Neurones belong to a group of cells, which include muscle cells and receptor cells (sensory cells), called excitable cells.

The cells are excited when their membranes become depolarised.

Depolarising membranes may be achieved by:

  • a stimulus arriving at a receptor cell (e.g. vibration of a hair cell in the ear)

  • a chemical fitting into a receptor site (e.g. a neurotransmitter)

  • a nerve impulse travelling down a neurone

Nerve impulses are self-propagating like a trail of gunpowder. Localised currents in the ions occur just ahead of the impulse causing localised depolarisation.

NOTE: Nerve impulses are not like electrical signals travelling down a wire. Electrical signals in metal wire use a flux of electrons.

 

The action potential

The action potential is the state of the neurone membrane when a nerve impulse passes by.

A small change in the membrane voltage will depolarise the membrane enough to flip open Na+ channels. These are called voltage-gated Na+ channels.

As Na+ moves into the cell more and more Na+ channels open.

A small change in the membrane permeability to Na+ results in a big change in membrane potential. This is because the volume of the axon is minute compared to the volume of the extracellular fluid.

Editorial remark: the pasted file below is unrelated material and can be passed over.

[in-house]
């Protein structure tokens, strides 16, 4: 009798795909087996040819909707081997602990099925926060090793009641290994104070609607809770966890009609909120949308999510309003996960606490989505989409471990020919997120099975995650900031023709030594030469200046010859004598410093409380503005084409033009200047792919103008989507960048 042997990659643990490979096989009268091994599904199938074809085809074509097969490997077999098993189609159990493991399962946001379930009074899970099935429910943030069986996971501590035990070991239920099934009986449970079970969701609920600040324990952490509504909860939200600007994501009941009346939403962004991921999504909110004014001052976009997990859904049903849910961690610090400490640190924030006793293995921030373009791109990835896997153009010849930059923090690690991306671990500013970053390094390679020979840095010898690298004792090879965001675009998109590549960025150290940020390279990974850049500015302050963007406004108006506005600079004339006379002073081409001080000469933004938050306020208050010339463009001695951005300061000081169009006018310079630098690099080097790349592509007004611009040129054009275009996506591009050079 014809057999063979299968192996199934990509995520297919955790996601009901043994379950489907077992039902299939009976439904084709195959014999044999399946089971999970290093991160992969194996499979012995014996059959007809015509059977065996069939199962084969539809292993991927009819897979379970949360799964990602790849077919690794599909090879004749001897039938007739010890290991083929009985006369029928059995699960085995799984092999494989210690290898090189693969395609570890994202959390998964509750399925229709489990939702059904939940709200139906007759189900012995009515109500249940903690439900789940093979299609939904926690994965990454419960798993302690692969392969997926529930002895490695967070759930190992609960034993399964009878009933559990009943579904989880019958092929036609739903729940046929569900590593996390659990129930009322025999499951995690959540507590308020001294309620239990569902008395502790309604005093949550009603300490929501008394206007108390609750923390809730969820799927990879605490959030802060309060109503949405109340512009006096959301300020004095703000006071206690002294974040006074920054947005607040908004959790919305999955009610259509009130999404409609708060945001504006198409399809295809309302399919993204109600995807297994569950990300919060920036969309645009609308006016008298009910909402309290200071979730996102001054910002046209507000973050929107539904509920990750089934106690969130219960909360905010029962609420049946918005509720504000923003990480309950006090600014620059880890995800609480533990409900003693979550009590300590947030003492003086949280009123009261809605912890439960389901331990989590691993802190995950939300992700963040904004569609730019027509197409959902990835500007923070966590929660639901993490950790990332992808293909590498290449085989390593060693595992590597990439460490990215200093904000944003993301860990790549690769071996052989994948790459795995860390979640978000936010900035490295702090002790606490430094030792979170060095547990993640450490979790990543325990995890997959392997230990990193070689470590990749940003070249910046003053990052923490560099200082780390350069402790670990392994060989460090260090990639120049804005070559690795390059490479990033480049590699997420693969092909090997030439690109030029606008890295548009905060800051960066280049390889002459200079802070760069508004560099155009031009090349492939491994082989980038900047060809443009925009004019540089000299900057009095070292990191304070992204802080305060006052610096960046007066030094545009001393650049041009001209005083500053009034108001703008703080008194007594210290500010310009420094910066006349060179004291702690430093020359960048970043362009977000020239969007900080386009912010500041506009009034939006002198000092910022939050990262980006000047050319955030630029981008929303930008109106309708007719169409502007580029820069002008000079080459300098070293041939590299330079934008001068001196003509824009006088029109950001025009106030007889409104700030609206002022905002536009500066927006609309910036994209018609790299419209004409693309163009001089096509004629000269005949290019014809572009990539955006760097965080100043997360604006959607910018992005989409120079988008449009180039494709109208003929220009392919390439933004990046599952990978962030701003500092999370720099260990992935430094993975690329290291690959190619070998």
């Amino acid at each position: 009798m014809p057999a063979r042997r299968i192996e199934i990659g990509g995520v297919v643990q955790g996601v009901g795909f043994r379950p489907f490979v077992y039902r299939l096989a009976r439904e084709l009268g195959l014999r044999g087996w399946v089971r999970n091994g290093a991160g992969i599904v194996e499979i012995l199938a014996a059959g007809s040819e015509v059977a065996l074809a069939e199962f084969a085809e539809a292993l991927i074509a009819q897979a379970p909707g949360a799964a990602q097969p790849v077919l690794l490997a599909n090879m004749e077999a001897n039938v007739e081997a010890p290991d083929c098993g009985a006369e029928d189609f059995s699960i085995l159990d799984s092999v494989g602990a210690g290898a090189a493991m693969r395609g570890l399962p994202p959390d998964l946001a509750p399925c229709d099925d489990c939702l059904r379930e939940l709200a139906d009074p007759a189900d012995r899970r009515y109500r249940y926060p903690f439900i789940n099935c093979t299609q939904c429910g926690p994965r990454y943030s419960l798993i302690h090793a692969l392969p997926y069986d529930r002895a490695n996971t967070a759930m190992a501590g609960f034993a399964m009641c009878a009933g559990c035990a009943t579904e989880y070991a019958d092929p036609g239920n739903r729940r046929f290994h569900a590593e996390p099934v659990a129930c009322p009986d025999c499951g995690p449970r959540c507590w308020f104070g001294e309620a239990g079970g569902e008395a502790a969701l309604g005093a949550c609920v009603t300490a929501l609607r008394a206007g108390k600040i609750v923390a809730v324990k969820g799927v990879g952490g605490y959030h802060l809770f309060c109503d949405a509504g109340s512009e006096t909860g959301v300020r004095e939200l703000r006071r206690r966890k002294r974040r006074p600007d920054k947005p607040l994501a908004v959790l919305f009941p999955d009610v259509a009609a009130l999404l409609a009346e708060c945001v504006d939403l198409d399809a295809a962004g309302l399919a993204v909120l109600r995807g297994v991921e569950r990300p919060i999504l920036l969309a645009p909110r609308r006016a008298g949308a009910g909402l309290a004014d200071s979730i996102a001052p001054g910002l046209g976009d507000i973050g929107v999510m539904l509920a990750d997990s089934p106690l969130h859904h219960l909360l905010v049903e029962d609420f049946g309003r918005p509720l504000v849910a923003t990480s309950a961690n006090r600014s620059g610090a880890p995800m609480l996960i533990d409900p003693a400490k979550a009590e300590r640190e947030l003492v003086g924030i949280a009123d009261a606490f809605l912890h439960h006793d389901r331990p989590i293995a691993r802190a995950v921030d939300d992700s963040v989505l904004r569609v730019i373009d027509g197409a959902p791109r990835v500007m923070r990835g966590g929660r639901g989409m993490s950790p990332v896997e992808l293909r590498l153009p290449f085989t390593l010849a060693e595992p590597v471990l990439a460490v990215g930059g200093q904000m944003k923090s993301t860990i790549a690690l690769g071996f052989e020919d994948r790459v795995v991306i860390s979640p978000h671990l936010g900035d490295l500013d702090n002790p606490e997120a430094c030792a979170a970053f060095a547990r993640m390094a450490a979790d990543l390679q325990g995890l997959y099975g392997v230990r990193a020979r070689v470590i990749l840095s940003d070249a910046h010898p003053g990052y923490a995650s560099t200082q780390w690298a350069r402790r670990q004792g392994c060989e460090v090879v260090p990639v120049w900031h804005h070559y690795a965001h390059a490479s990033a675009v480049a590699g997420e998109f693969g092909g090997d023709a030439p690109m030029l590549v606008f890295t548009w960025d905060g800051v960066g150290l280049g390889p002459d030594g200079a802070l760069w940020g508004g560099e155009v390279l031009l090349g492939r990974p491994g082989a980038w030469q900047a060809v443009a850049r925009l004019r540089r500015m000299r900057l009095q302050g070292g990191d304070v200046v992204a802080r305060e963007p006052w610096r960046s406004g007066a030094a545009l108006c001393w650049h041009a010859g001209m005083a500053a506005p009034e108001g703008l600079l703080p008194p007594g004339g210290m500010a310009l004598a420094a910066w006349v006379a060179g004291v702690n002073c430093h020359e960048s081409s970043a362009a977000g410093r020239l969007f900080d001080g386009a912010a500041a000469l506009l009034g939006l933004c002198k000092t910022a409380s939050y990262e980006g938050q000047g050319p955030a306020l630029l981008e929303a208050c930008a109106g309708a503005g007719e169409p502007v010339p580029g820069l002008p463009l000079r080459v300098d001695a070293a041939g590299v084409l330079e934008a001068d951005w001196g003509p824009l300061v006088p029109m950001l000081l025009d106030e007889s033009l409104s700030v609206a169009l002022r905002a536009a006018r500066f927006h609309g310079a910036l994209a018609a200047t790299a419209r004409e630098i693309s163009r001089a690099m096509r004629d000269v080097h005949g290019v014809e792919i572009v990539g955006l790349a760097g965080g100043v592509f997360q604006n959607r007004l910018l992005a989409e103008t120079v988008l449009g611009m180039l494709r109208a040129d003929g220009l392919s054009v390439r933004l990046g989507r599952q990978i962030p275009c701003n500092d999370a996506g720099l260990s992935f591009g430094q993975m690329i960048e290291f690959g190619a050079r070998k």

As Na+ moves in the cell will become more positive with respect to the outside.

The ion pumps resist the change in the membrane potential but it only has to rise by 15mV, from -70mV to -55mV, and the pumps cannot restore the equilibrium. Na+ floods in.

This means that nerve impulses all look the same, there are not big ones and little ones. This is the all-or-nothing law.

-55mV represents the threshold potential. Beyond this we get a full action potential.

The membrane potential rises to +35mV this is the peak of the action potential. The cells are almost at the equilibrium for Na+ ions.

After Na+ moves in passively until the Na+ channels start to close. At the same time K+ permeability increases as voltage-gated K+ channels open - they are a bit slower to respond to the depolarisation than the Na+ channels. The K+ ions move out. This makes the cell negative inside with respect to outside again. The membrane potential falls.

The membrane potential falls below the resting potential of -70mV. It is said to be hyperpolarised.

Gradually active pumping of the ions (K+ in and Na+ out) restores the resting potential.

During this period no impulses can pass along that part of the membrane. This is called the refractory period.

 

The trace of an action potential as it passes by in a neurone membrane

trace of an action potential

The maximum frequency recorded for nerve impulses is up to 2500 s-1.

Nevertheless the whole action potential passes by in less than 2ms.

Nerve impulses are very fast up to 120ms-1 in myelinated neurones.